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PLoS One. 2009 Dec 11;4(12):e8266. doi: 10.1371/journal.pone.0008266.

Establishment, immortalisation and characterisation of pteropid bat cell lines.

Author information

1
CSIRO Livestock Industries, Australian Animal Health Laboratory, Geelong, Australia.

Abstract

BACKGROUND:

Bats are the suspected natural reservoir hosts for a number of new and emerging zoonotic viruses including Nipah virus, Hendra virus, severe acute respiratory syndrome coronavirus and Ebola virus. Since the discovery of SARS-like coronaviruses in Chinese horseshoe bats, attempts to isolate a SL-CoV from bats have failed and attempts to isolate other bat-borne viruses in various mammalian cell lines have been similarly unsuccessful. New stable bat cell lines are needed to help with these investigations and as tools to assist in the study of bat immunology and virus-host interactions.

METHODOLOGY/FINDINGS:

Black flying foxes (Pteropus alecto) were captured from the wild and transported live to the laboratory for primary cell culture preparation using a variety of different methods and culture media. Primary cells were successfully cultured from 20 different organs. Cell immortalisation can occur spontaneously, however we used a retroviral system to immortalise cells via the transfer and stable production of the Simian virus 40 Large T antigen and the human telomerase reverse transcriptase protein. Initial infection experiments with both cloned and uncloned cell lines using Hendra and Nipah viruses demonstrated varying degrees of infection efficiency between the different cell lines, although it was possible to infect cells in all tissue types.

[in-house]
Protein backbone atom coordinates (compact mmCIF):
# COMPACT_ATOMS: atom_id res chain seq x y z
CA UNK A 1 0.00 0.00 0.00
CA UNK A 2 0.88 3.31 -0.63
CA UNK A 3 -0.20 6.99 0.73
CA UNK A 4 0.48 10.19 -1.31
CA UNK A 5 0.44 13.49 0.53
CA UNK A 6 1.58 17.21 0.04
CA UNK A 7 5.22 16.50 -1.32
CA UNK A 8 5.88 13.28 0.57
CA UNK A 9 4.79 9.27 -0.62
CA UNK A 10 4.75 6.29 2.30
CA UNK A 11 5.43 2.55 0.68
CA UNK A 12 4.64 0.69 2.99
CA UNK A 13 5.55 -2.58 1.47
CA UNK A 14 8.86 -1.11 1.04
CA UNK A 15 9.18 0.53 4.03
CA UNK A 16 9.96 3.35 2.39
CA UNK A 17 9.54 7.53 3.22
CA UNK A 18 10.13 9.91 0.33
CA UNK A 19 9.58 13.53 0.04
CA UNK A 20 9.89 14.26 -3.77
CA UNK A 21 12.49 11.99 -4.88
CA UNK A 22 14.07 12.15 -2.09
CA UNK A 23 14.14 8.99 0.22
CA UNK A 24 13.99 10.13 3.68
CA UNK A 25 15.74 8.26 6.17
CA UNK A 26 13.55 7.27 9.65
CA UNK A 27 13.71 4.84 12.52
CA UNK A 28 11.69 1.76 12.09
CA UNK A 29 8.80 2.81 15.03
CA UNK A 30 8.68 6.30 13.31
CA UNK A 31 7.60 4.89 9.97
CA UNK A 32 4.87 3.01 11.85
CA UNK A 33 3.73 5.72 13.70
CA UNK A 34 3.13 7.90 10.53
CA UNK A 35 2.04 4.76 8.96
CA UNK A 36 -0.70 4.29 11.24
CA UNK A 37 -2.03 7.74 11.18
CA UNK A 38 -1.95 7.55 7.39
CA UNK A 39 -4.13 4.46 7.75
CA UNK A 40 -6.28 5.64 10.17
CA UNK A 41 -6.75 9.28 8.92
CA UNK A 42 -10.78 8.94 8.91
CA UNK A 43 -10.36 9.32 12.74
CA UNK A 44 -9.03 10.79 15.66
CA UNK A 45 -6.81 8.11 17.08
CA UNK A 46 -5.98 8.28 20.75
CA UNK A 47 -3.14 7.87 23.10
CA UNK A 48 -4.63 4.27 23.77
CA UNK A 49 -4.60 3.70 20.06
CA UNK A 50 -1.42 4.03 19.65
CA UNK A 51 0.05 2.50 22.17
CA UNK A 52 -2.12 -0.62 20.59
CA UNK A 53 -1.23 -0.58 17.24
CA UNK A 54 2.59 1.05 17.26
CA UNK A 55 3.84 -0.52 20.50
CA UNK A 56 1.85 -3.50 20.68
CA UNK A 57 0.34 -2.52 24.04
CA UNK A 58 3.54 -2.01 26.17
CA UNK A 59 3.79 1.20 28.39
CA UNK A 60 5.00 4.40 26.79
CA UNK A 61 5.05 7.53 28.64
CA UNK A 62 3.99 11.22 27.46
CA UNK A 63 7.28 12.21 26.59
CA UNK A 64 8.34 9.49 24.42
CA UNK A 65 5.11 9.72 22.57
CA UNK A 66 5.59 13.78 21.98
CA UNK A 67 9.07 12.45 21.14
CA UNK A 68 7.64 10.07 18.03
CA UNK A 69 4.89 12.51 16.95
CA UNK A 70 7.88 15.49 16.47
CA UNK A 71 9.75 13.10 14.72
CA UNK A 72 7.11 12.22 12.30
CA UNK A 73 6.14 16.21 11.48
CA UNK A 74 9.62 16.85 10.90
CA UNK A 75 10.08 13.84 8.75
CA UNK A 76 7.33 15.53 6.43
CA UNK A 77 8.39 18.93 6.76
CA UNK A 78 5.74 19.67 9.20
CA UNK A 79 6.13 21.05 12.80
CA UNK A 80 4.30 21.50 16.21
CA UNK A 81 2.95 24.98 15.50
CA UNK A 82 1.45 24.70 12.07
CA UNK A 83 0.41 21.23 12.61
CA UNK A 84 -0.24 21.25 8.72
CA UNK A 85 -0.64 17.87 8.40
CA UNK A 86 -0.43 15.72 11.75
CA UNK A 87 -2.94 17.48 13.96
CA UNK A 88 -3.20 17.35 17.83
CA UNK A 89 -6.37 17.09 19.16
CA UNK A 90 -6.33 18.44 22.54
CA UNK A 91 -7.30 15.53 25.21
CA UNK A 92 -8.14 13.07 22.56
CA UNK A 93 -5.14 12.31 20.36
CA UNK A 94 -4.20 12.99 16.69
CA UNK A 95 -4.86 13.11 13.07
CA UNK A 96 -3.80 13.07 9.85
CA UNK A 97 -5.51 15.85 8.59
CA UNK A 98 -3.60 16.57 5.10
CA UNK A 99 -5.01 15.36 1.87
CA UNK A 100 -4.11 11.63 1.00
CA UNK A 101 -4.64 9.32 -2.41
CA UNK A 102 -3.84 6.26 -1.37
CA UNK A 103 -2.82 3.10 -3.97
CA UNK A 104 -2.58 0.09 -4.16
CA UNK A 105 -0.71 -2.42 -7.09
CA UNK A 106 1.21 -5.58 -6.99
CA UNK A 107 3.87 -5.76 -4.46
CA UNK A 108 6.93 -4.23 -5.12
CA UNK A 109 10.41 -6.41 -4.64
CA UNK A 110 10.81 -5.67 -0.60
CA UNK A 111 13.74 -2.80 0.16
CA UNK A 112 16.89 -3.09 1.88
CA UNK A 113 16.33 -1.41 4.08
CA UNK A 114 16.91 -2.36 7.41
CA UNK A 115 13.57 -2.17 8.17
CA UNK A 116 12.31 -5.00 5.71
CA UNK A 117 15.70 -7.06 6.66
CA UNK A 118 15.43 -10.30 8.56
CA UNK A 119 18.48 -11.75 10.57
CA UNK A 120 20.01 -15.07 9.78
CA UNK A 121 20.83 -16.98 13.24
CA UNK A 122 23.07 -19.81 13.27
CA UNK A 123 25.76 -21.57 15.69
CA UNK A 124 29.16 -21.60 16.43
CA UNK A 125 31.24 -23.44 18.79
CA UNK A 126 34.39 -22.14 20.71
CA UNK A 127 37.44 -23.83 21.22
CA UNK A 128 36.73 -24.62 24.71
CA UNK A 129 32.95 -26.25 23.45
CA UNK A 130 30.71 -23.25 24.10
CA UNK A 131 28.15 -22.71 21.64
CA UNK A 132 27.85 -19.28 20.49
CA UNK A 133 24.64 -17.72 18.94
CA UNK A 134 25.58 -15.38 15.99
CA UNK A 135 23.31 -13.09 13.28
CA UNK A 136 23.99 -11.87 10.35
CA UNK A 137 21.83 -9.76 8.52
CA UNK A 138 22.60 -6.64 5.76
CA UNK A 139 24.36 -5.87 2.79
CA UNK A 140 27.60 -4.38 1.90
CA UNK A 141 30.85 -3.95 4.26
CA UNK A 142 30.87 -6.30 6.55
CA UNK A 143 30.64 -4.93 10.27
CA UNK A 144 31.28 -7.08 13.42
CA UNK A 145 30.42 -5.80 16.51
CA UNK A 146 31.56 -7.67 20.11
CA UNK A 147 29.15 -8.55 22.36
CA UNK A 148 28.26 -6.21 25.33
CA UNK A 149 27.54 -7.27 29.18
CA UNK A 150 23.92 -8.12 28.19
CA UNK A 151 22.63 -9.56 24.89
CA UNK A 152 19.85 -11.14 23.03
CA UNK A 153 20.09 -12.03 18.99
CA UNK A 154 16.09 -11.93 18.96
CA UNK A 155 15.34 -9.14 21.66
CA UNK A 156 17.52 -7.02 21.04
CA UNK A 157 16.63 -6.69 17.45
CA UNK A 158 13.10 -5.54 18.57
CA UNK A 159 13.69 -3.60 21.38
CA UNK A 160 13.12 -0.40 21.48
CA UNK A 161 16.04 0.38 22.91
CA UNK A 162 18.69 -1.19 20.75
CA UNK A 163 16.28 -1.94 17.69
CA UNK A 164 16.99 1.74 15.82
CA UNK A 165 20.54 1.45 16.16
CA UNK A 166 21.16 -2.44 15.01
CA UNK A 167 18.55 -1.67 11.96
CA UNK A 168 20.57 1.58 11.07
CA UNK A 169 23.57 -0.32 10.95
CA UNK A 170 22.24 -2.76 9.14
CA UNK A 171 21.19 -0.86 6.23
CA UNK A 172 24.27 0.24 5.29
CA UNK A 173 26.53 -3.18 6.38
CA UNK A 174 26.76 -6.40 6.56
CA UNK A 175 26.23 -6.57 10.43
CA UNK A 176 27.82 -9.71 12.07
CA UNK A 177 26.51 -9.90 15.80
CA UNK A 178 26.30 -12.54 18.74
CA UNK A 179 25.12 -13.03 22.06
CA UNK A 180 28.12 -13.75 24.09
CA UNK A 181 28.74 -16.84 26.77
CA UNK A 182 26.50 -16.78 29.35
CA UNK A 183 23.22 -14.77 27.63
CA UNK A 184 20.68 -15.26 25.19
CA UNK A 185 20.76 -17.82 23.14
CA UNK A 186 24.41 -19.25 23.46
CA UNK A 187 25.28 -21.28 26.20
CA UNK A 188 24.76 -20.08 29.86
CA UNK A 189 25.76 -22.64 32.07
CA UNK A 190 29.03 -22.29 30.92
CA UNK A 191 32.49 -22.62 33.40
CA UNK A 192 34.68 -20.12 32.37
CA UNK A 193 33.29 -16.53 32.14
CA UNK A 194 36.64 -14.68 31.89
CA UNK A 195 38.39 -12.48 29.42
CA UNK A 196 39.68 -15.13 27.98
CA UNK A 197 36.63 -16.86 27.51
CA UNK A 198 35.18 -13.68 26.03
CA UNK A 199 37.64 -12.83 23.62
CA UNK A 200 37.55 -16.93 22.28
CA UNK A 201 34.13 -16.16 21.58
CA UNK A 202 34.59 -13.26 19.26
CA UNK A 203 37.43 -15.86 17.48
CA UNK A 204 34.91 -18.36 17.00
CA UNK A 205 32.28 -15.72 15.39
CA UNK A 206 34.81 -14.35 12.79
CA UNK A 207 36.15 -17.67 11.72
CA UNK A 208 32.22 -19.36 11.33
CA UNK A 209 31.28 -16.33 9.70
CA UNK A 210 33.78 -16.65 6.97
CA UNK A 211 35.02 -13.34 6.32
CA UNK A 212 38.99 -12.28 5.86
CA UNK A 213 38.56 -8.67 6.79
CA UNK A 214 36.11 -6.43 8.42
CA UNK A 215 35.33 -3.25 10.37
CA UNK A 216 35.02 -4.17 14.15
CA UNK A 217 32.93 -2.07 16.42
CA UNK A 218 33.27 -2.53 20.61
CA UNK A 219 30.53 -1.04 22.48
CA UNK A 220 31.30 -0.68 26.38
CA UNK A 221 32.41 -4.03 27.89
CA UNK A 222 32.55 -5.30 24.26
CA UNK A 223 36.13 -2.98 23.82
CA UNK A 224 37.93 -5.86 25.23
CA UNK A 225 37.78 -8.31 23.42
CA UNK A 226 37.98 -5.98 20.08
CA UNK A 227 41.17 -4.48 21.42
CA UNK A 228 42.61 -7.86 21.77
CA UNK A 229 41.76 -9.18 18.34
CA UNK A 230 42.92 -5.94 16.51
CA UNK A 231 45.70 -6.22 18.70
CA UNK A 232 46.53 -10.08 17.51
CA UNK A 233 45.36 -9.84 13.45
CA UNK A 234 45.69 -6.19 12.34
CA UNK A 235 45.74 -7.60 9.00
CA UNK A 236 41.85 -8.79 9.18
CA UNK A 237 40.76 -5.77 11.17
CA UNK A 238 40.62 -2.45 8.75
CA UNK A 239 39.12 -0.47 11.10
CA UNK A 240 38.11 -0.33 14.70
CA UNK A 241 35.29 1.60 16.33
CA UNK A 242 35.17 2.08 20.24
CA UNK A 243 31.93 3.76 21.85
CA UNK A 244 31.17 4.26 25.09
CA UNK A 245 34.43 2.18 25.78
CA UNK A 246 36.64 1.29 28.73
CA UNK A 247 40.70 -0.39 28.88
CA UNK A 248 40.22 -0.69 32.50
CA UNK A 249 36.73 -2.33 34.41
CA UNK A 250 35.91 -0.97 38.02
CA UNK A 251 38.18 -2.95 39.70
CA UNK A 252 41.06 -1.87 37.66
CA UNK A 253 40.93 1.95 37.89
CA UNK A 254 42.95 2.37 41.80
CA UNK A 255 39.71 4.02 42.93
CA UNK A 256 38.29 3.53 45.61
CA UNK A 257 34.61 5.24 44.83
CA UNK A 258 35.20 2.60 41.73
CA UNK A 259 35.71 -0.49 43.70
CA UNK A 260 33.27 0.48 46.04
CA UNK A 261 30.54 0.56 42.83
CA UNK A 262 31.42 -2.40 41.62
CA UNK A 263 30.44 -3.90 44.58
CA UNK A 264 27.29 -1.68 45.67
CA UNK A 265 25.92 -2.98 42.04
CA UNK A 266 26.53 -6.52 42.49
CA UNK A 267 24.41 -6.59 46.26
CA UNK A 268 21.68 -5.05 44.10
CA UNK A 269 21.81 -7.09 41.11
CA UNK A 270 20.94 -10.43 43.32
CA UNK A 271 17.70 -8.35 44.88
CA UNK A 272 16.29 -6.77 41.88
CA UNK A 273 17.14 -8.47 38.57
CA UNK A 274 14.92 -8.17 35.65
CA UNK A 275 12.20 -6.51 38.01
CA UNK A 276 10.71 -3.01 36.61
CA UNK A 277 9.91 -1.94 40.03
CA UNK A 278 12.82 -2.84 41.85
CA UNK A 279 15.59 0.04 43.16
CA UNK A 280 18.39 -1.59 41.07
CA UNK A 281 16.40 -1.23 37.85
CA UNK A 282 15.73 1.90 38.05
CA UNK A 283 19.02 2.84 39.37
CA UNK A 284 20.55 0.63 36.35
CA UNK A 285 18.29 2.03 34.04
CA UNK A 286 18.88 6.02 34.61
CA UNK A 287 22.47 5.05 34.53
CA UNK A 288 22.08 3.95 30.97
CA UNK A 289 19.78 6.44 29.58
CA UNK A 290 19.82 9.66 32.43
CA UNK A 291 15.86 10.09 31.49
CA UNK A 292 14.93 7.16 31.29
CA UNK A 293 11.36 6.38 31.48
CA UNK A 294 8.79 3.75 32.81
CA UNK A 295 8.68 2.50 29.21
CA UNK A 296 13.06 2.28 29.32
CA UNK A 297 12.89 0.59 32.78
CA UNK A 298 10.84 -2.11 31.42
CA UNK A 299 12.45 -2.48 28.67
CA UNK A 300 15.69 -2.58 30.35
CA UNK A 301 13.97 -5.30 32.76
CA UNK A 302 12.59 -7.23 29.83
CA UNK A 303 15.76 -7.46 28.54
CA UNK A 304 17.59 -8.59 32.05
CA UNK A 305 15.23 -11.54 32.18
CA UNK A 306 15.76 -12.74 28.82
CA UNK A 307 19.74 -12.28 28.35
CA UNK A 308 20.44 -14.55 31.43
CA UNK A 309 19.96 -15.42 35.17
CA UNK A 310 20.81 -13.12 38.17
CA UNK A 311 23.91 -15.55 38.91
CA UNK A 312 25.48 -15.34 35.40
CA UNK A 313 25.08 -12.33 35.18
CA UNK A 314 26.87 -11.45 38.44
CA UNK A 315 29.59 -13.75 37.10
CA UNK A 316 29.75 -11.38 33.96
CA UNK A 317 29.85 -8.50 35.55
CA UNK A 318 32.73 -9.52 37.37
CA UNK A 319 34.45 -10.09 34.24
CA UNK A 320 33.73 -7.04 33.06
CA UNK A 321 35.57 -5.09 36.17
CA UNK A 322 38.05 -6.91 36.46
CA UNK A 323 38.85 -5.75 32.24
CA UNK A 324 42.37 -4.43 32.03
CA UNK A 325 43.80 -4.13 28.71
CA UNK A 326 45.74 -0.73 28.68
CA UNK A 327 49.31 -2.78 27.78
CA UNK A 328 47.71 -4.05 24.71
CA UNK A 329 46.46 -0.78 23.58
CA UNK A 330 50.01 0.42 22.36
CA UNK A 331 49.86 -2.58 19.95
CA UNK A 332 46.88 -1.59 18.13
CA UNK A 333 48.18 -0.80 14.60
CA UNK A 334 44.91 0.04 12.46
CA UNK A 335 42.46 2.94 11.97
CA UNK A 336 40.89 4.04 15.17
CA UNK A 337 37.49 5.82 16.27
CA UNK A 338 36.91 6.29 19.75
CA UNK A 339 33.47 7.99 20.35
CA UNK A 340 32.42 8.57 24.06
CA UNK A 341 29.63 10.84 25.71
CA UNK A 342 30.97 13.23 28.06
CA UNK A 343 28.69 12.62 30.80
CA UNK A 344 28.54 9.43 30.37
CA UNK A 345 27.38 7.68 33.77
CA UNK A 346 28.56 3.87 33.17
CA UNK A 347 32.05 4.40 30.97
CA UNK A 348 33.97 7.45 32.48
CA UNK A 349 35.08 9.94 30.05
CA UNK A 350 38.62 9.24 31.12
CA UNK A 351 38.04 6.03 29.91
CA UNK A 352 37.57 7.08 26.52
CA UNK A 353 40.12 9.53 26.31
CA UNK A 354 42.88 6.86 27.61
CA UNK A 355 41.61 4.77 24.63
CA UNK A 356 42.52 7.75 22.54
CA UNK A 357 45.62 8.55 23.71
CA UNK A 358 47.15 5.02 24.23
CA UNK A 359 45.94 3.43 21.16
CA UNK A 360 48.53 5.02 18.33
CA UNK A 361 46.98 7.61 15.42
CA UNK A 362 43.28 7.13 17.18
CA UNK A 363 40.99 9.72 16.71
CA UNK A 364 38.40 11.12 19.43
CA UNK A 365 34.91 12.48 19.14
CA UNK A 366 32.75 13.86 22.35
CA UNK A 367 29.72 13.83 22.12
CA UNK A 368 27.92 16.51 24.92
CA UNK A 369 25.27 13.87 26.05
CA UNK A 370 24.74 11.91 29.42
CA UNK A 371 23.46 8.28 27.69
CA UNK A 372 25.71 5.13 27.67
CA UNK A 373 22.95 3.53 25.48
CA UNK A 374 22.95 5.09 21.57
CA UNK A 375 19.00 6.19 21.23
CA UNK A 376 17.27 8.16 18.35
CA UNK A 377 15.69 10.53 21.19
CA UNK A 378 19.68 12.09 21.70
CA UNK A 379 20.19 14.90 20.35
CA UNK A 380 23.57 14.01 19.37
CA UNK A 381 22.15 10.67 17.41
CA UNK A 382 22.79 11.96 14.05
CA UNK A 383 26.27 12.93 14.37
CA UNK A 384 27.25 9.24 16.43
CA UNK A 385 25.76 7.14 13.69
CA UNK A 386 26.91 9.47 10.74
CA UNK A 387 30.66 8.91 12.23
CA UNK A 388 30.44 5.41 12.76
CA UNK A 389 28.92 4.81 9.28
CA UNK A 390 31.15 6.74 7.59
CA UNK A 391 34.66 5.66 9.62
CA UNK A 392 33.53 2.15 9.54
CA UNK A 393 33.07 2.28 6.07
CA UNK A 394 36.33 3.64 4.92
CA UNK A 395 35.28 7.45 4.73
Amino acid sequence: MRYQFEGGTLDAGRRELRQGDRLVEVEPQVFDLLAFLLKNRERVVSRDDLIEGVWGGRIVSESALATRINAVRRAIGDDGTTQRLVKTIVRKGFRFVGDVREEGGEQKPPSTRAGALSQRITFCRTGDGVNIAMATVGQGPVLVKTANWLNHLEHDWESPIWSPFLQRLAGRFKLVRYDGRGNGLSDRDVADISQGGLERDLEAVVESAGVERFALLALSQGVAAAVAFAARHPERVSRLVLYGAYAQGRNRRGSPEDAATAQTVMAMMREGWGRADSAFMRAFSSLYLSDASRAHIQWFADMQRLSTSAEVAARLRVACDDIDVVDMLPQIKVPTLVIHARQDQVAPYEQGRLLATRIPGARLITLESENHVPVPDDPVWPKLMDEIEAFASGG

CONCLUSIONS/SIGNIFICANCE:

The approaches developed and optimised in this study should be applicable to bats of other species. We are in the process of generating further cell lines from a number of different bat species using the methodology established in this study.

PMID:
20011515
PMCID:
PMC2788226
DOI:
10.1371/journal.pone.0008266
[Indexed for MEDLINE]
Free PMC Article

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